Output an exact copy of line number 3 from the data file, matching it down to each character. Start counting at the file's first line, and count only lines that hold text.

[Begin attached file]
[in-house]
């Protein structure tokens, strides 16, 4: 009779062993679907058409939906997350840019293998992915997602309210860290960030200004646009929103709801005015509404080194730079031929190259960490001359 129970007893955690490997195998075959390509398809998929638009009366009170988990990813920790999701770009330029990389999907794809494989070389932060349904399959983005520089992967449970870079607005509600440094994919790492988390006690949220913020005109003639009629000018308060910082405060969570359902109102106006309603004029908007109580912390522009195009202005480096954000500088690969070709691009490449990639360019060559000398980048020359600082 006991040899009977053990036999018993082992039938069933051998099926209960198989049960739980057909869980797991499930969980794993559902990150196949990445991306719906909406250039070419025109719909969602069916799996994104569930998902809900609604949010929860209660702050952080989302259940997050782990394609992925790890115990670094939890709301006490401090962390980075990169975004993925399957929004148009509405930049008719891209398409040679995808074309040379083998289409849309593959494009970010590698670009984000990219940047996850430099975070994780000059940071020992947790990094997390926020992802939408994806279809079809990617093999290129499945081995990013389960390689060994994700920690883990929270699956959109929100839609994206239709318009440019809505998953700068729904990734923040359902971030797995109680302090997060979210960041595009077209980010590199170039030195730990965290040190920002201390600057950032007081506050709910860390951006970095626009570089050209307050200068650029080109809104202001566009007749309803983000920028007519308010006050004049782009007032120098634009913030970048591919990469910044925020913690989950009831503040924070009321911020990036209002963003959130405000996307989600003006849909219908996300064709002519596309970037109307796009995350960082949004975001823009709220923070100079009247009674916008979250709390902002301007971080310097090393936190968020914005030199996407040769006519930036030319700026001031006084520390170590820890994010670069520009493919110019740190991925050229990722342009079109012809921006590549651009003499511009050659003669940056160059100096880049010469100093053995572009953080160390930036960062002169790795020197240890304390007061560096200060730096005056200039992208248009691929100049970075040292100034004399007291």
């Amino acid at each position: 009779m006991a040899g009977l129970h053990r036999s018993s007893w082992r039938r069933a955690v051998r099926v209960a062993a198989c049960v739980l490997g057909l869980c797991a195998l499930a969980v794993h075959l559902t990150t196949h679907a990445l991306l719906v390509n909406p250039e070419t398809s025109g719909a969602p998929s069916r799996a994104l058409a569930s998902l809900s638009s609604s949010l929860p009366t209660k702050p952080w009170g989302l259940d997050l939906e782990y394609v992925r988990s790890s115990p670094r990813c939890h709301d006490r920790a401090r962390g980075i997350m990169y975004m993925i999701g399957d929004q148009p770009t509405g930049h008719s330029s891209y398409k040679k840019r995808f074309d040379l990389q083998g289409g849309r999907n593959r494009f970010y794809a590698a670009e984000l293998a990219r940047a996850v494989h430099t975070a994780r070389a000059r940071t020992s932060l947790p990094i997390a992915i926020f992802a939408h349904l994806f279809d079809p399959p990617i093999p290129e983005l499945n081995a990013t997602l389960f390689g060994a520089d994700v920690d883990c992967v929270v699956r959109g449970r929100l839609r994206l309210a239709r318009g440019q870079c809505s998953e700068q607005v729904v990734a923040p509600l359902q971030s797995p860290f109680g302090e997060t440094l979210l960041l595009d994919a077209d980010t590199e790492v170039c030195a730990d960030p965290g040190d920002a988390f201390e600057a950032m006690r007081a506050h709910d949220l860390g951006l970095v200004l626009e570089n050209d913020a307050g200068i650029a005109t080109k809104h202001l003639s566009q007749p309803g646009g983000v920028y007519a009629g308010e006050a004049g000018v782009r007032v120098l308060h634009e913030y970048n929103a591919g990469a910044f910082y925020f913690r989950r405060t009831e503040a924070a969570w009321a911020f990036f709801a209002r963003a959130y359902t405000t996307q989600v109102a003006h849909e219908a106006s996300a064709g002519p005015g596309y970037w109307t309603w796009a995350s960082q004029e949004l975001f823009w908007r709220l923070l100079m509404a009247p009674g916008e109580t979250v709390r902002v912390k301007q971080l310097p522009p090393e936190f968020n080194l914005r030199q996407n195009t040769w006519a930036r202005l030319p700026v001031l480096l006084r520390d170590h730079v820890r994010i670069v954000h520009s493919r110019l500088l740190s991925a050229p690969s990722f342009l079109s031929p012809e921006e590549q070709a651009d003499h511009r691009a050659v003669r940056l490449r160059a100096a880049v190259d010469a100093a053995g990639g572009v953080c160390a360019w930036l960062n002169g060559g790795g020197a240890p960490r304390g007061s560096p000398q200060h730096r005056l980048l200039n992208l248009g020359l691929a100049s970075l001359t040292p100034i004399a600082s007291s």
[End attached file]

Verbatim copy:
């Amino acid at each position: 009779m006991a040899g009977l129970h053990r036999s018993s007893w082992r039938r069933a955690v051998r099926v209960a062993a198989c049960v739980l490997g057909l869980c797991a195998l499930a969980v794993h075959l559902t990150t196949h679907a990445l991306l719906v390509n909406p250039e070419t398809s025109g719909a969602p998929s069916r799996a994104l058409a569930s998902l809900s638009s609604s949010l929860p009366t209660k702050p952080w009170g989302l259940d997050l939906e782990y394609v992925r988990s790890s115990p670094r990813c939890h709301d006490r920790a401090r962390g980075i997350m990169y975004m993925i999701g399957d929004q148009p770009t509405g930049h008719s330029s891209y398409k040679k840019r995808f074309d040379l990389q083998g289409g849309r999907n593959r494009f970010y794809a590698a670009e984000l293998a990219r940047a996850v494989h430099t975070a994780r070389a000059r940071t020992s932060l947790p990094i997390a992915i926020f992802a939408h349904l994806f279809d079809p399959p990617i093999p290129e983005l499945n081995a990013t997602l389960f390689g060994a520089d994700v920690d883990c992967v929270v699956r959109g449970r929100l839609r994206l309210a239709r318009g440019q870079c809505s998953e700068q607005v729904v990734a923040p509600l359902q971030s797995p860290f109680g302090e997060t440094l979210l960041l595009d994919a077209d980010t590199e790492v170039c030195a730990d960030p965290g040190d920002a988390f201390e600057a950032m006690r007081a506050h709910d949220l860390g951006l970095v200004l626009e570089n050209d913020a307050g200068i650029a005109t080109k809104h202001l003639s566009q007749p309803g646009g983000v920028y007519a009629g308010e006050a004049g000018v782009r007032v120098l308060h634009e913030y970048n929103a591919g990469a910044f910082y925020f913690r989950r405060t009831e503040a924070a969570w009321a911020f990036f709801a209002r963003a959130y359902t405000t996307q989600v109102a003006h849909e219908a106006s996300a064709g002519p005015g596309y970037w109307t309603w796009a995350s960082q004029e949004l975001f823009w908007r709220l923070l100079m509404a009247p009674g916008e109580t979250v709390r902002v912390k301007q971080l310097p522009p090393e936190f968020n080194l914005r030199q996407n195009t040769w006519a930036r202005l030319p700026v001031l480096l006084r520390d170590h730079v820890r994010i670069v954000h520009s493919r110019l500088l740190s991925a050229p690969s990722f342009l079109s031929p012809e921006e590549q070709a651009d003499h511009r691009a050659v003669r940056l490449r160059a100096a880049v190259d010469a100093a053995g990639g572009v953080c160390a360019w930036l960062n002169g060559g790795g020197a240890p960490r304390g007061s560096p000398q200060h730096r005056l980048l200039n992208l248009g020359l691929a100049s970075l001359t040292p100034i004399a600082s007291s």